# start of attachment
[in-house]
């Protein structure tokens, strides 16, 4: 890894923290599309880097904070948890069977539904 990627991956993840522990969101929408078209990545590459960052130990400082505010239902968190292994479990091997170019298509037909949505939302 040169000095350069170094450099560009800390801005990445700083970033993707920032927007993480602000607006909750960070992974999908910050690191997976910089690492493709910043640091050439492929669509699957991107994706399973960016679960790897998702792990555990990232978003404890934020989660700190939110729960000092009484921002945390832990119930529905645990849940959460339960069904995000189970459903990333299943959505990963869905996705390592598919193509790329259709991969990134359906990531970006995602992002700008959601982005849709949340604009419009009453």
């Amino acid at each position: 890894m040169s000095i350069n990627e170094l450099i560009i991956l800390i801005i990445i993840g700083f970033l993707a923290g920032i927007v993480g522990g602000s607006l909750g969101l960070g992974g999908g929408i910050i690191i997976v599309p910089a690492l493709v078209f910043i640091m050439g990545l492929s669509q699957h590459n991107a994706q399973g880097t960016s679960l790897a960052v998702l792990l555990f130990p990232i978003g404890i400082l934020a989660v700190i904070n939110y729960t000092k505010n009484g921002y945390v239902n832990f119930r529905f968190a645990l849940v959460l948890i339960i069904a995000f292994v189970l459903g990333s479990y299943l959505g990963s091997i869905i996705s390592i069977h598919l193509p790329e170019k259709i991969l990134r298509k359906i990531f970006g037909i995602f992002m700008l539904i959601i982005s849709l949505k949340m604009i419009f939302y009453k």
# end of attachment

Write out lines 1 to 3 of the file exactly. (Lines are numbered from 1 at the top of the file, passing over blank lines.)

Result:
[in-house]
């Protein structure tokens, strides 16, 4: 890894923290599309880097904070948890069977539904 990627991956993840522990969101929408078209990545590459960052130990400082505010239902968190292994479990091997170019298509037909949505939302 040169000095350069170094450099560009800390801005990445700083970033993707920032927007993480602000607006909750960070992974999908910050690191997976910089690492493709910043640091050439492929669509699957991107994706399973960016679960790897998702792990555990990232978003404890934020989660700190939110729960000092009484921002945390832990119930529905645990849940959460339960069904995000189970459903990333299943959505990963869905996705390592598919193509790329259709991969990134359906990531970006995602992002700008959601982005849709949340604009419009009453």
């Amino acid at each position: 890894m040169s000095i350069n990627e170094l450099i560009i991956l800390i801005i990445i993840g700083f970033l993707a923290g920032i927007v993480g522990g602000s607006l909750g969101l960070g992974g999908g929408i910050i690191i997976v599309p910089a690492l493709v078209f910043i640091m050439g990545l492929s669509q699957h590459n991107a994706q399973g880097t960016s679960l790897a960052v998702l792990l555990f130990p990232i978003g404890i400082l934020a989660v700190i904070n939110y729960t000092k505010n009484g921002y945390v239902n832990f119930r529905f968190a645990l849940v959460l948890i339960i069904a995000f292994v189970l459903g990333s479990y299943l959505g990963s091997i869905i996705s390592i069977h598919l193509p790329e170019k259709i991969l990134r298509k359906i990531f970006g037909i995602f992002m700008l539904i959601i982005s849709l949505k949340m604009i419009f939302y009453k």